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See detailVaricella vaccination in Europe – taking the practical approach
Bonanni, Paolo; Breuer, Judith; Gershon, Anne A. et al

in BMC Medicine (2009), 7(26), 1-38

Varicella is a common viral disease affecting almost the entire birth cohort. Although usually self-limiting, some cases of varicella can be serious, with 2 to 6% of cases attending a general practice ... [more ▼]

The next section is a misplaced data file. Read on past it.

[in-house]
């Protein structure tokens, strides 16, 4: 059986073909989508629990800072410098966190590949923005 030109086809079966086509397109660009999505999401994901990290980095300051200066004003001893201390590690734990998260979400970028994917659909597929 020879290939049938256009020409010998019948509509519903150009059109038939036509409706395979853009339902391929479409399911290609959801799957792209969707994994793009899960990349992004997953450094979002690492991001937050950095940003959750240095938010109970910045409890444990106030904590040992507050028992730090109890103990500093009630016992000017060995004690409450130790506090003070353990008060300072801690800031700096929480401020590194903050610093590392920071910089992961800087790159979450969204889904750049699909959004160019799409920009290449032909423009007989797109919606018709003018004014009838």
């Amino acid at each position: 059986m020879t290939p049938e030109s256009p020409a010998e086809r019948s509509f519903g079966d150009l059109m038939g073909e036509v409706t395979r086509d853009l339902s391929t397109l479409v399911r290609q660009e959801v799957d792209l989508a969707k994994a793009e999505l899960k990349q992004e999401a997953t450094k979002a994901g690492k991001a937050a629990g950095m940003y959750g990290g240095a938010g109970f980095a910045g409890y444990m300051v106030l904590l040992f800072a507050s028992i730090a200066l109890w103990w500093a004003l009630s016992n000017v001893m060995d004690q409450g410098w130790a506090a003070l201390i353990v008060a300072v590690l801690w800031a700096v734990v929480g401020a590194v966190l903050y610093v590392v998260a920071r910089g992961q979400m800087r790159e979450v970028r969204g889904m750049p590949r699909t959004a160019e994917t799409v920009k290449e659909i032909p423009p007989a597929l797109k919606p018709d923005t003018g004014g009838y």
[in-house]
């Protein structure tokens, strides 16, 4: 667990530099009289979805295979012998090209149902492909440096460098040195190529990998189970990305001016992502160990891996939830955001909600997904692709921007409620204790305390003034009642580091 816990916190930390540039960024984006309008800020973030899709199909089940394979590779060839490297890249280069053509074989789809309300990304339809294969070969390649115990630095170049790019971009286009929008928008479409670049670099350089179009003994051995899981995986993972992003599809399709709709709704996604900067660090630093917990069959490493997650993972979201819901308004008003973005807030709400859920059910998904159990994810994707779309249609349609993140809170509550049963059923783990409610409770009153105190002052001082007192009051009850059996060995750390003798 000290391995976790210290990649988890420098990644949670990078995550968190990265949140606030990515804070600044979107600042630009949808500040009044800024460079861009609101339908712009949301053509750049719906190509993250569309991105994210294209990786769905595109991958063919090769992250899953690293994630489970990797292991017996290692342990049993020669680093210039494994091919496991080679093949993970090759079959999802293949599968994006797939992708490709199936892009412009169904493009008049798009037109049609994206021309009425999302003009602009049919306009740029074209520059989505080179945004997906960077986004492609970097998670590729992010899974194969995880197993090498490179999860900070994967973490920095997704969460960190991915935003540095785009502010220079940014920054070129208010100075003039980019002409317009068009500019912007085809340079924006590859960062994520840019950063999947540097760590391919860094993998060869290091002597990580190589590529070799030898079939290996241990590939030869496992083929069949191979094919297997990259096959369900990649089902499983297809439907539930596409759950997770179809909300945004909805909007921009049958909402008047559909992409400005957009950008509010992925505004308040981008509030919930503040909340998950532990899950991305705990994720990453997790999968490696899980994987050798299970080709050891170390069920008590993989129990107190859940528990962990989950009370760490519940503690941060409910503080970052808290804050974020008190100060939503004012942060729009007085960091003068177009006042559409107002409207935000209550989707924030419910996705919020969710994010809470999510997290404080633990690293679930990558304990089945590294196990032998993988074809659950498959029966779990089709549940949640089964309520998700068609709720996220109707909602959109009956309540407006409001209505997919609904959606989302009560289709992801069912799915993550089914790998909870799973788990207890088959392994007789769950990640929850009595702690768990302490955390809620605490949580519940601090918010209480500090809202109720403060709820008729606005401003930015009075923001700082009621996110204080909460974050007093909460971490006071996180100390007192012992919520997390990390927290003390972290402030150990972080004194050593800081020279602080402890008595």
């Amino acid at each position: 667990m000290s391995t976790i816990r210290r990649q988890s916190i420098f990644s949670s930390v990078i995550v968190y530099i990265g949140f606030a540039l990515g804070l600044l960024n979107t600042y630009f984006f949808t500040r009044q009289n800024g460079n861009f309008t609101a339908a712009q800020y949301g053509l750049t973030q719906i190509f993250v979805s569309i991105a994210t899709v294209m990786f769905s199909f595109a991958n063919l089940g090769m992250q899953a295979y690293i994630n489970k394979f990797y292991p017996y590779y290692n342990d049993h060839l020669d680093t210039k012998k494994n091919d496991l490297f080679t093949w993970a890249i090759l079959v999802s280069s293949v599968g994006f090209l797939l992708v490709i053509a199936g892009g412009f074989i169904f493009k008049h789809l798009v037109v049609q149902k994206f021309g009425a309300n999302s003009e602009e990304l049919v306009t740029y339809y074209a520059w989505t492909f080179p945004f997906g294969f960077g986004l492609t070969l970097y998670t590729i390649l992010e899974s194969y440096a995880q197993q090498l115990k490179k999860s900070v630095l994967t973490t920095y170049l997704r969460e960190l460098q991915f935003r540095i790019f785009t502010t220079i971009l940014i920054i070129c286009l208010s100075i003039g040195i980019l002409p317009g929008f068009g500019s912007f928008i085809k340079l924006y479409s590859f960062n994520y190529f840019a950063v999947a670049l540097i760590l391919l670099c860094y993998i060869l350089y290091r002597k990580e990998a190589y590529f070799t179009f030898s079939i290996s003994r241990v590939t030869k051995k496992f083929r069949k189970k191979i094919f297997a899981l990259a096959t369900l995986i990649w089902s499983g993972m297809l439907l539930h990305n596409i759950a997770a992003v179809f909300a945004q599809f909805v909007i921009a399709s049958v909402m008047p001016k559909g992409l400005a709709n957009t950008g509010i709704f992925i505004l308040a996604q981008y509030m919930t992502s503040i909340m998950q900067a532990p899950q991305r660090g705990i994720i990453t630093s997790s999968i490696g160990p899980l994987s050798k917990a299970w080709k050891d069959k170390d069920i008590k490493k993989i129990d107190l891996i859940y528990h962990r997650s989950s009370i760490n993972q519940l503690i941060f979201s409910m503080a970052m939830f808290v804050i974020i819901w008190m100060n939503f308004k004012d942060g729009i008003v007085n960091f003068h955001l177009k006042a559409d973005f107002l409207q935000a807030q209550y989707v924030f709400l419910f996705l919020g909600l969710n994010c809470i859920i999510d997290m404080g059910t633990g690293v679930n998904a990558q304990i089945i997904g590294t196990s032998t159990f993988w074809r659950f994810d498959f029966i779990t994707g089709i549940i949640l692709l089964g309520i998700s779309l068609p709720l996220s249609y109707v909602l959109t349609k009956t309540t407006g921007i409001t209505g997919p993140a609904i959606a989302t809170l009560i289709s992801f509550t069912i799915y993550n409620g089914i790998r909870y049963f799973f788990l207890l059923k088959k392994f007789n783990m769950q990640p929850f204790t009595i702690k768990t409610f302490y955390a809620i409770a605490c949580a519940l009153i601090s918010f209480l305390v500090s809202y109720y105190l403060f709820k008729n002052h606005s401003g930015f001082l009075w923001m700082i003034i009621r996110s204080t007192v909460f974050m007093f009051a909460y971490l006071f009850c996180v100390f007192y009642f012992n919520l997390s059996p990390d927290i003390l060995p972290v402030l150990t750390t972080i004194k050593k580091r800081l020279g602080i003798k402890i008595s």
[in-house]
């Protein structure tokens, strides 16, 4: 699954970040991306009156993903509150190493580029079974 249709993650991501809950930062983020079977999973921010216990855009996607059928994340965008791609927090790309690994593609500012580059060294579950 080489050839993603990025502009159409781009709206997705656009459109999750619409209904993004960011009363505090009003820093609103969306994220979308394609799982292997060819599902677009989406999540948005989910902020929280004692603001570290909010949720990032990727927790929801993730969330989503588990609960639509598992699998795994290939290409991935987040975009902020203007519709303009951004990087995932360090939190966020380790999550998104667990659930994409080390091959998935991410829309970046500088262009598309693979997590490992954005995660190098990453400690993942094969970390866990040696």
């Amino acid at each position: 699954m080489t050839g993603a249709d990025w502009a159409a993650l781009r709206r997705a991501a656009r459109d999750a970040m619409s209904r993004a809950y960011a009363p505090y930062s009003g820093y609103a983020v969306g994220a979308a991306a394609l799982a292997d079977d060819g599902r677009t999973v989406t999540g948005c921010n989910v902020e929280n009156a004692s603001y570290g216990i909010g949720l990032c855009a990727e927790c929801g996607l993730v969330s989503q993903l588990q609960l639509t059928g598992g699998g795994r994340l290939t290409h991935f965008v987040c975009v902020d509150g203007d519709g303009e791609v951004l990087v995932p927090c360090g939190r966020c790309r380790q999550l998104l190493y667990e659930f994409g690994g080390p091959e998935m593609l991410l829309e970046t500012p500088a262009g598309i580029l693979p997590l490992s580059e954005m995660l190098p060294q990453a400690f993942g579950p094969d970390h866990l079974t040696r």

Varicella is a common viral disease affecting almost the entire birth cohort. Although usually self-limiting, some cases of varicella can be serious, with 2 to 6% of cases attending a general practice resulting in complications. The hospitalisation rate for varicella in Europe ranges from 1.3 to 4.5 per 100,000 population/year and up to 10.1% of hospitalised patients report permanent or possible permanent sequelae (for example, scarring or ataxia). However, in many countries the epidemiology of varicella remains largely unknown or incomplete. In countries where routine childhood vaccination against varicella has been implemented, it has had a positive effect on disease prevention and control. Furthermore, mathematical models indicate that this intervention strategy may provide economic benefits for the individual and society. Despite this evidence and recommendations for varicella vaccination by official bodies such as the World Health Organization, and scientific experts in the field, the majority of European countries (with the exception of Germany and Greece) have delayed decisions on implementation of routine childhood varicella vaccination, choosing instead to vaccinate high-risk groups or not to vaccinate at all. In this paper, members of the Working Against Varicella in Europe group consider the practicalities of introducing routine childhood varicella vaccination in Europe, discussing the benefits and challenges of different vaccination options (vaccination vs. no vaccination, routine vaccination of infants vs. vaccination of susceptible adolescents or adults, two doses vs. one dose of varicella vaccine, monovalent varicella vaccines vs. tetravalent measles, mumps, rubella and varicella vaccines, as well as the optimal interval between two doses of measles, mumps, rubella and varicella vaccines). Assessment of the epidemiology of varicella in Europe and evidence for the effectiveness of varicella vaccination provides support for routine childhood programmes in Europe. Although European countries are faced with challenges or uncertainties that may have delayed implementation of a childhood vaccination programme, many of these concerns remain hypothetical and with new opportunities offered by combined measles, mumps, rubella and varicella vaccines, reassessment may be timely. In countries where routine childhood vaccination against varicella has been implemented, it has had a positive effect on disease prevention and control. Furthermore, mathematical models indicate that this intervention strategy may provide economic benefits for the individual and society. Despite this evidence and recommendations for varicella vaccination by official bodies such as the World Health Organization, and scientific experts in the field, the majority of European countries (with the exception of Germany and Greece) have delayed decisions on implementation of routine childhood varicella vaccination, choosing instead to vaccinate high-risk groups or not to vaccinate at all. In this paper, members of the Working Against Varicella in Europe group consider the practicalities of introducing routine childhood varicella vaccination in Europe, discussing the benefits and challenges of different vaccination options (vaccination vs. no vaccination, routine vaccination of infants vs. vaccination of susceptible adolescents or adults, two doses vs. one dose of varicella vaccine, monovalent varicella vaccines vs. tetravalent measles, mumps, rubella and varicella [MMRV] vaccines, as well as the optimal interval between two doses of MMRV vaccines). Assessment of the epidemiology of varicella in Europe and evidence for the effectiveness of varicella vaccination provides support for routine childhood programmes in Europe. Although European countries are faced with challenges or uncertainties that may have delayed implementation of a childhood vaccination programme, many of these concerns remain hypothetical and with new opportunities offered by combined MMRV vaccines, reassessment may be timely. [less ▲]